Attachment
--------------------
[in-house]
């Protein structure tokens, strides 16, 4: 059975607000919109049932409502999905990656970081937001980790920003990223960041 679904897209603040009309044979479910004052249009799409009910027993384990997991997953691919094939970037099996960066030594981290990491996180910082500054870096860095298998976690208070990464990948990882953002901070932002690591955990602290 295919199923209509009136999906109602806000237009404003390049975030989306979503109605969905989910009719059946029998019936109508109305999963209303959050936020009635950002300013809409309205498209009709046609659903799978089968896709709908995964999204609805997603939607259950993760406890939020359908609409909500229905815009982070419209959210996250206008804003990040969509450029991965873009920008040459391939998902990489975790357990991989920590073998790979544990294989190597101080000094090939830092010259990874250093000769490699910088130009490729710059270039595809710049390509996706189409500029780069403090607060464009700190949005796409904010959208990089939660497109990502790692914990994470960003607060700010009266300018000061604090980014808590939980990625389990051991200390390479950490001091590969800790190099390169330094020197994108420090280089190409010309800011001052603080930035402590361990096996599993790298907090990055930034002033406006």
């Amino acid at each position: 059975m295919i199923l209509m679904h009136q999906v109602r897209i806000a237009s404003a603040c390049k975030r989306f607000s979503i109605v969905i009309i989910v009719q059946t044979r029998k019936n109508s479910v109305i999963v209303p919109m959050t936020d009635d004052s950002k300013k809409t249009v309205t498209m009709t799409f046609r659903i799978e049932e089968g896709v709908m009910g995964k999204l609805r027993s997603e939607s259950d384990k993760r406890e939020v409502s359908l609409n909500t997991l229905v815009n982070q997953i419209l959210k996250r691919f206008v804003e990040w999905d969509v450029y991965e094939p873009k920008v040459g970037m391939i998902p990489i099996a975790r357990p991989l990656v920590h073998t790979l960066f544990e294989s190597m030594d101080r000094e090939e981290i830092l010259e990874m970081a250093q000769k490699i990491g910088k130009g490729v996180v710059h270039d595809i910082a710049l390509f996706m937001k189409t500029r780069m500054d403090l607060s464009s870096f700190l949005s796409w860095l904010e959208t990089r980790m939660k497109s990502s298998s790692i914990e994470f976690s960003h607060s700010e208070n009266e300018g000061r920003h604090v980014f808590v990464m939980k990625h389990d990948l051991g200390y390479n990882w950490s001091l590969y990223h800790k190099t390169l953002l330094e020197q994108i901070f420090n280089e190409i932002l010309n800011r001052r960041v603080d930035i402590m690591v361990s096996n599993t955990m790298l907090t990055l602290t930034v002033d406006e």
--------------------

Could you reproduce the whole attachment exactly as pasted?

[in-house]
């Protein structure tokens, strides 16, 4: 059975607000919109049932409502999905990656970081937001980790920003990223960041 679904897209603040009309044979479910004052249009799409009910027993384990997991997953691919094939970037099996960066030594981290990491996180910082500054870096860095298998976690208070990464990948990882953002901070932002690591955990602290 295919199923209509009136999906109602806000237009404003390049975030989306979503109605969905989910009719059946029998019936109508109305999963209303959050936020009635950002300013809409309205498209009709046609659903799978089968896709709908995964999204609805997603939607259950993760406890939020359908609409909500229905815009982070419209959210996250206008804003990040969509450029991965873009920008040459391939998902990489975790357990991989920590073998790979544990294989190597101080000094090939830092010259990874250093000769490699910088130009490729710059270039595809710049390509996706189409500029780069403090607060464009700190949005796409904010959208990089939660497109990502790692914990994470960003607060700010009266300018000061604090980014808590939980990625389990051991200390390479950490001091590969800790190099390169330094020197994108420090280089190409010309800011001052603080930035402590361990096996599993790298907090990055930034002033406006």
């Amino acid at each position: 059975m295919i199923l209509m679904h009136q999906v109602r897209i806000a237009s404003a603040c390049k975030r989306f607000s979503i109605v969905i009309i989910v009719q059946t044979r029998k019936n109508s479910v109305i999963v209303p919109m959050t936020d009635d004052s950002k300013k809409t249009v309205t498209m009709t799409f046609r659903i799978e049932e089968g896709v709908m009910g995964k999204l609805r027993s997603e939607s259950d384990k993760r406890e939020v409502s359908l609409n909500t997991l229905v815009n982070q997953i419209l959210k996250r691919f206008v804003e990040w999905d969509v450029y991965e094939p873009k920008v040459g970037m391939i998902p990489i099996a975790r357990p991989l990656v920590h073998t790979l960066f544990e294989s190597m030594d101080r000094e090939e981290i830092l010259e990874m970081a250093q000769k490699i990491g910088k130009g490729v996180v710059h270039d595809i910082a710049l390509f996706m937001k189409t500029r780069m500054d403090l607060s464009s870096f700190l949005s796409w860095l904010e959208t990089r980790m939660k497109s990502s298998s790692i914990e994470f976690s960003h607060s700010e208070n009266e300018g000061r920003h604090v980014f808590v990464m939980k990625h389990d990948l051991g200390y390479n990882w950490s001091l590969y990223h800790k190099t390169l953002l330094e020197q994108i901070f420090n280089e190409i932002l010309n800011r001052r960041v603080d930035i402590m690591v361990s096996n599993t955990m790298l907090t990055l602290t930034v002033d406006e």